any of a number of small, parallel beams of timber, steel, reinforced concrete, etc., for supporting floors, ceilings, or the like.
verb (used with object)
to furnish with or fix on joists.

1325–75; Middle English giste < Old French < Latin *jacitum support, noun use of neuter of Latin jacitus (past participle of jacēre to lie), equivalent to jaci- variant stem + -tus past participle suffix

joistless, adjective Unabridged
Based on the Random House Dictionary, © Random House, Inc. 2014.
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World English Dictionary
joist (dʒɔɪst)
1.  See also rolled-steel joist a beam made of timber, steel, or reinforced concrete, used in the construction of floors, roofs, etc
2.  (tr) to construct (a floor, roof, etc) with joists
[C14: from Old French giste beam supporting a bridge, from Vulgar Latin jacitum (unattested) support, from jacēre to lie]

Collins English Dictionary - Complete & Unabridged 10th Edition
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Word Origin & History

late 14c. (attested from 1294 in Anglo-L.), from O.Fr. giste "beam supporting a bridge" (Mod.Fr. gîte), noun use of fem. pp. of gesir "to lie," from L. jacere "to lie, rest," related to jacere "to throw" (see jet (v.)). Notion is of wooden beam on which boards "lie down."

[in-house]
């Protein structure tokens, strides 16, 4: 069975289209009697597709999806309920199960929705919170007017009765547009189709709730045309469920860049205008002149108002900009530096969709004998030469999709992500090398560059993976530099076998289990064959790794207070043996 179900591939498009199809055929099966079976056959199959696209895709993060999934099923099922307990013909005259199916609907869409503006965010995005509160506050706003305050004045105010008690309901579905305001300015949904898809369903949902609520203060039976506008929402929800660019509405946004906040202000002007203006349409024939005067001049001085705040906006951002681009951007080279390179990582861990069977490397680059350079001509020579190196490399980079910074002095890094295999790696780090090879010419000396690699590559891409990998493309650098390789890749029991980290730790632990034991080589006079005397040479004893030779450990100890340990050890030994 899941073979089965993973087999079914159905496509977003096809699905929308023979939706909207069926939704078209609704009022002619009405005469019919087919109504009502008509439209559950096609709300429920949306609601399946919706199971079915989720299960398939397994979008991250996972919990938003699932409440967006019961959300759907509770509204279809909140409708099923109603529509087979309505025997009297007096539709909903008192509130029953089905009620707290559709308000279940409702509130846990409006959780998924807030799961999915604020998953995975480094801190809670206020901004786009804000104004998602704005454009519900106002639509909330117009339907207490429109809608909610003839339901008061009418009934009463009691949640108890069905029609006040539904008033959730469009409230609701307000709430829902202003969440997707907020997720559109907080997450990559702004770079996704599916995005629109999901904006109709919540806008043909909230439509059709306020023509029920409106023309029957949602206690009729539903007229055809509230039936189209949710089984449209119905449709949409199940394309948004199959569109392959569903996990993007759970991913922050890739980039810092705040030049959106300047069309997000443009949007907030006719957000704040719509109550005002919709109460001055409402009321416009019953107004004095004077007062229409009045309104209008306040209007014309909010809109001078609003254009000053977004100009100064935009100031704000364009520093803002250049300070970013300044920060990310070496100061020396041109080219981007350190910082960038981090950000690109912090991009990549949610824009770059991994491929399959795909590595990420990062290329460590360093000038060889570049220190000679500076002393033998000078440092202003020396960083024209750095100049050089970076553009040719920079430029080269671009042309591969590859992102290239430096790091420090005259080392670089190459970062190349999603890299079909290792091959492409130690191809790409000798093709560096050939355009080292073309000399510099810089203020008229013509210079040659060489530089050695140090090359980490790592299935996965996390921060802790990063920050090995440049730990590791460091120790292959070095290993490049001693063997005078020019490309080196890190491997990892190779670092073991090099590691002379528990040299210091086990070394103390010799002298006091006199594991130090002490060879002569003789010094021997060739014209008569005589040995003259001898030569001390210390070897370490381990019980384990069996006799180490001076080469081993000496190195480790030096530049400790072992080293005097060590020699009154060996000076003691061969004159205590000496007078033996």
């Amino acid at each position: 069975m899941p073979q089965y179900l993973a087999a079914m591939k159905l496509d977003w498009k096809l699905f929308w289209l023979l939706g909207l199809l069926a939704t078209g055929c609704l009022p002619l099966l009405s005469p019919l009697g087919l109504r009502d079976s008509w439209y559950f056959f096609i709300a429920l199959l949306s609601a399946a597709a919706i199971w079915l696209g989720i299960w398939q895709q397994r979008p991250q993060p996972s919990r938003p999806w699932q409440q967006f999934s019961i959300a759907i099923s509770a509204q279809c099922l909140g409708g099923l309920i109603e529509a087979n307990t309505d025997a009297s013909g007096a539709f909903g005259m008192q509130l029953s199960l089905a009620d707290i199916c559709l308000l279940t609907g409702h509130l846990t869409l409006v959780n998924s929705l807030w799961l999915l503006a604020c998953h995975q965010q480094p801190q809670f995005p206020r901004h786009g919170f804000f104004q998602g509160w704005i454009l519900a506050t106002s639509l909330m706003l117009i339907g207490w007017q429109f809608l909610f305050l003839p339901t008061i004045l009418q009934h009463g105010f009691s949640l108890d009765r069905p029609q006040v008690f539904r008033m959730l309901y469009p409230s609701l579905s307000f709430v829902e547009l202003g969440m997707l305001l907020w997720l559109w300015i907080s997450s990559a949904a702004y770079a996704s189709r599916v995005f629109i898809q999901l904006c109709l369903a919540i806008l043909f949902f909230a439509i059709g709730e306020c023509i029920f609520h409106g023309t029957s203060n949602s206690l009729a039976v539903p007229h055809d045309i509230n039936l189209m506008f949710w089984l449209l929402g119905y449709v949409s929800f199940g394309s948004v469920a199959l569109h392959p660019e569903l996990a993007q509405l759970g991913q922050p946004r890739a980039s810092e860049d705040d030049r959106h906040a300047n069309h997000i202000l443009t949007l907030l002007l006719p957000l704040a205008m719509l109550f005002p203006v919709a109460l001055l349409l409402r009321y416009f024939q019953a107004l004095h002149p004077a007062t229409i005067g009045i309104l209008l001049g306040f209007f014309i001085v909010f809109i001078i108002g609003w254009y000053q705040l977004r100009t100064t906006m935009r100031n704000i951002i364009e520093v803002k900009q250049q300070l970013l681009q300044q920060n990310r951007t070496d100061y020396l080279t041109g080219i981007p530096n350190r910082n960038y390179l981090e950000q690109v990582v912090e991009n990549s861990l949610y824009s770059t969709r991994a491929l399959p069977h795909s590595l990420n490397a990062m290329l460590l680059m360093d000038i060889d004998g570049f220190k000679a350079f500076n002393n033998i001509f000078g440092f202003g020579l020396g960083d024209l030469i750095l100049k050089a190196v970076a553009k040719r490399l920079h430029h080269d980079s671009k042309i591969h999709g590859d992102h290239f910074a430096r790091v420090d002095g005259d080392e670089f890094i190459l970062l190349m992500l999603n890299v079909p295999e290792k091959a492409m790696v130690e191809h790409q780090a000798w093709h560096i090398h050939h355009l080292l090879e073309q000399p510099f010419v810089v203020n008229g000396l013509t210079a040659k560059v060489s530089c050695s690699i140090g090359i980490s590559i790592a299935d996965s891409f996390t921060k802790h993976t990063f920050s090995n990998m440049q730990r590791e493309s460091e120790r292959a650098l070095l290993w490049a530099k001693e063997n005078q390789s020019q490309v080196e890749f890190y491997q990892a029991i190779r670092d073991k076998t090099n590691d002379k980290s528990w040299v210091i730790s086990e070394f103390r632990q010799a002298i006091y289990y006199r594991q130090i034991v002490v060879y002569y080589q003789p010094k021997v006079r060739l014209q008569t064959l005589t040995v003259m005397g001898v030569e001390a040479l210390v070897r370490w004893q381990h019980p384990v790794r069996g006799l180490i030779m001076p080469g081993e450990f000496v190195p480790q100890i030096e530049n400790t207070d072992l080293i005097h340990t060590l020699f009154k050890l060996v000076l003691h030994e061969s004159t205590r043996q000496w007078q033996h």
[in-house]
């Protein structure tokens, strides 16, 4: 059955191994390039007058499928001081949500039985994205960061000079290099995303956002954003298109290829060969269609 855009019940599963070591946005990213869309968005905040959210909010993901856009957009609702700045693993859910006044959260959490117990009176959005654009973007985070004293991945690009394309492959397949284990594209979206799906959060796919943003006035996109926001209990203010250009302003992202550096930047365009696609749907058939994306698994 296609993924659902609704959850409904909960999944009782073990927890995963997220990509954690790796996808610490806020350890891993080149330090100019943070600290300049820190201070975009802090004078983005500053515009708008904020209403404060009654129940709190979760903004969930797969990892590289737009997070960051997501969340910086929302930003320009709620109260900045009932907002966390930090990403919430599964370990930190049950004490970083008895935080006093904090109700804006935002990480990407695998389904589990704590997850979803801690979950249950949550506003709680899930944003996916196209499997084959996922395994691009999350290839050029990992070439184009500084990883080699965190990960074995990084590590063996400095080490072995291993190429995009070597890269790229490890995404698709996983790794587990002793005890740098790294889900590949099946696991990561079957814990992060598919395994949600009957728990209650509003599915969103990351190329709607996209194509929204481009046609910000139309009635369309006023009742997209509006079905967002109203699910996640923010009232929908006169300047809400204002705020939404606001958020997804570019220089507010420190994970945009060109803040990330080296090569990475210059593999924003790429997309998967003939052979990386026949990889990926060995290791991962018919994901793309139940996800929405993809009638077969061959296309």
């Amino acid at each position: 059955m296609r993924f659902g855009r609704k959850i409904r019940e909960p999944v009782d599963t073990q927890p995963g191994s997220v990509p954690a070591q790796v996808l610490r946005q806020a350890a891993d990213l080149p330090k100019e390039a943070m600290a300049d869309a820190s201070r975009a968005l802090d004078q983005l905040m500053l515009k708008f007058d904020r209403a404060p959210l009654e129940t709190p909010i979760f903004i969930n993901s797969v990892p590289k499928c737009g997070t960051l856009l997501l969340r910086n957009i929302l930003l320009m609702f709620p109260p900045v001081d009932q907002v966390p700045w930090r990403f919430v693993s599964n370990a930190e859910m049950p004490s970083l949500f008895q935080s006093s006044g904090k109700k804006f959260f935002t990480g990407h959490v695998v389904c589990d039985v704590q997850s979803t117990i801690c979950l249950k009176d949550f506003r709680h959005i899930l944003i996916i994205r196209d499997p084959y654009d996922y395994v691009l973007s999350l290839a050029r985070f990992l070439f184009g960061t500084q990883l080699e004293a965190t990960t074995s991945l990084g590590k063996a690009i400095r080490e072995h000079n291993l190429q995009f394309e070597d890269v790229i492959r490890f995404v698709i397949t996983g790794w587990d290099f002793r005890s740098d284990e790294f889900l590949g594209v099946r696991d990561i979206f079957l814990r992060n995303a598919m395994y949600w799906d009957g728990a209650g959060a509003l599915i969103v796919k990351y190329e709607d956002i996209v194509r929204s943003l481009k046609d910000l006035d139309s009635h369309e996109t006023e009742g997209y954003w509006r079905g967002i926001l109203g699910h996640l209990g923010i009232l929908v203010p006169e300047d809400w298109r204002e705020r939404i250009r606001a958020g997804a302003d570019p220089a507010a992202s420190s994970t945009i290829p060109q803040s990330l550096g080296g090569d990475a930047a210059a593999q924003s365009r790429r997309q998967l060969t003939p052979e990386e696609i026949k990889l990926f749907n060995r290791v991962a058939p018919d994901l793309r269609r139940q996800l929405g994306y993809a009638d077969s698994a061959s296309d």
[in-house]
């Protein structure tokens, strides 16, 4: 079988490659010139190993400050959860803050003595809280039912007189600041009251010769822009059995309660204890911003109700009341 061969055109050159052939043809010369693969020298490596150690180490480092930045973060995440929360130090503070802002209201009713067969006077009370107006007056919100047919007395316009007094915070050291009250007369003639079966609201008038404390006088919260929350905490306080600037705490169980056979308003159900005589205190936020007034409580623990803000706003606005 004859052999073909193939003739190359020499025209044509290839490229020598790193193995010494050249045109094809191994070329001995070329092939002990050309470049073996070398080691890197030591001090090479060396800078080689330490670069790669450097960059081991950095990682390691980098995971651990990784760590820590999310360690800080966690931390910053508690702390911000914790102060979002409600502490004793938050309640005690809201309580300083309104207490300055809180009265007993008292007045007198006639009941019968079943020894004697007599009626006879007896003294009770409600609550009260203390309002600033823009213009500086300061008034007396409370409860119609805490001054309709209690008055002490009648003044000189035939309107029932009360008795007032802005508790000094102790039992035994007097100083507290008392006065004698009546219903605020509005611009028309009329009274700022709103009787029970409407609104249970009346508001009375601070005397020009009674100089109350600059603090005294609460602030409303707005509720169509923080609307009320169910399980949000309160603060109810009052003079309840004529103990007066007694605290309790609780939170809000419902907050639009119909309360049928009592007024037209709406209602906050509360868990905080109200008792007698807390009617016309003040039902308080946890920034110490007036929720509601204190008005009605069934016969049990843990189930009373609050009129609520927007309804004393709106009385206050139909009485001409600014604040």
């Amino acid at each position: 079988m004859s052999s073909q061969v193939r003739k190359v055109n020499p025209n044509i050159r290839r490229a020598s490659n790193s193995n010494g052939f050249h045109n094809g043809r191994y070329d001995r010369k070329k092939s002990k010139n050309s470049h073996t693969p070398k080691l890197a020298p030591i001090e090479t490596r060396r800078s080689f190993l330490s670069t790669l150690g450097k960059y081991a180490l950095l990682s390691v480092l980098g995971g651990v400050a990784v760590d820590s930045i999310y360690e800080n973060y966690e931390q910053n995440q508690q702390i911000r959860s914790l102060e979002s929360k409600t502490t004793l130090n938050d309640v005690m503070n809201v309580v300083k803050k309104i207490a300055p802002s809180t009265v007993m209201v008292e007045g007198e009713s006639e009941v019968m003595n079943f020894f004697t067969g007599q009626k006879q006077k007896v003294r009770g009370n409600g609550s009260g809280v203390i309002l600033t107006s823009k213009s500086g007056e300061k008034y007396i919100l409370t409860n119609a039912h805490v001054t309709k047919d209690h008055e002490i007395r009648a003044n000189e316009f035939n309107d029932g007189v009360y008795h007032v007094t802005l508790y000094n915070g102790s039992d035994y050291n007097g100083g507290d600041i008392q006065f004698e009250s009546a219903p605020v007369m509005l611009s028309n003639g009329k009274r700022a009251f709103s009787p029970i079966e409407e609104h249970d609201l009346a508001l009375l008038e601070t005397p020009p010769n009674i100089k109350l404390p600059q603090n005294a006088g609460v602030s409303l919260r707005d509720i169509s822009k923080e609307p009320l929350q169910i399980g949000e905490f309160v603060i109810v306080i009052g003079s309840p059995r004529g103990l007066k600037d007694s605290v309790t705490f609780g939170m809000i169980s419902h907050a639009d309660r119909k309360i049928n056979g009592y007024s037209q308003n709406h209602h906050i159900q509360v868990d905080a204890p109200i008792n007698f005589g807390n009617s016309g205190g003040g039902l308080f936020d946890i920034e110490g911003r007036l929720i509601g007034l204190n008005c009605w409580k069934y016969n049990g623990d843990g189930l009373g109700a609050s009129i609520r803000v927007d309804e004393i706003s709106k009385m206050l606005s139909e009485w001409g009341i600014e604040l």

Online Etymology Dictionary, © 2010 Douglas Harper
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Encyclopedia Britannica


ceiling or floor support in building construction. Joists-of timber, steel, or reinforced concrete-are laid in a parallel series across or abutting girders or a bearing wall, to which they are attached, usually by metal supports called joist hangers, or anchors

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Encyclopedia Britannica, 2008. Encyclopedia Britannica Online.
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Example sentences
It should extend vertically through the subfloor and cross a joist or some
  other support to which it is bolted.
He took a comb from its niche behind a joist and gave her old coat a rubbing.
It is nailed or screwed to the subfloor and joist and driven horizontally with
  a punch or nail set.
The box must be attached directly to a ceiling joist, and anchored firmly so
  that the box cannot twist or pull loose.
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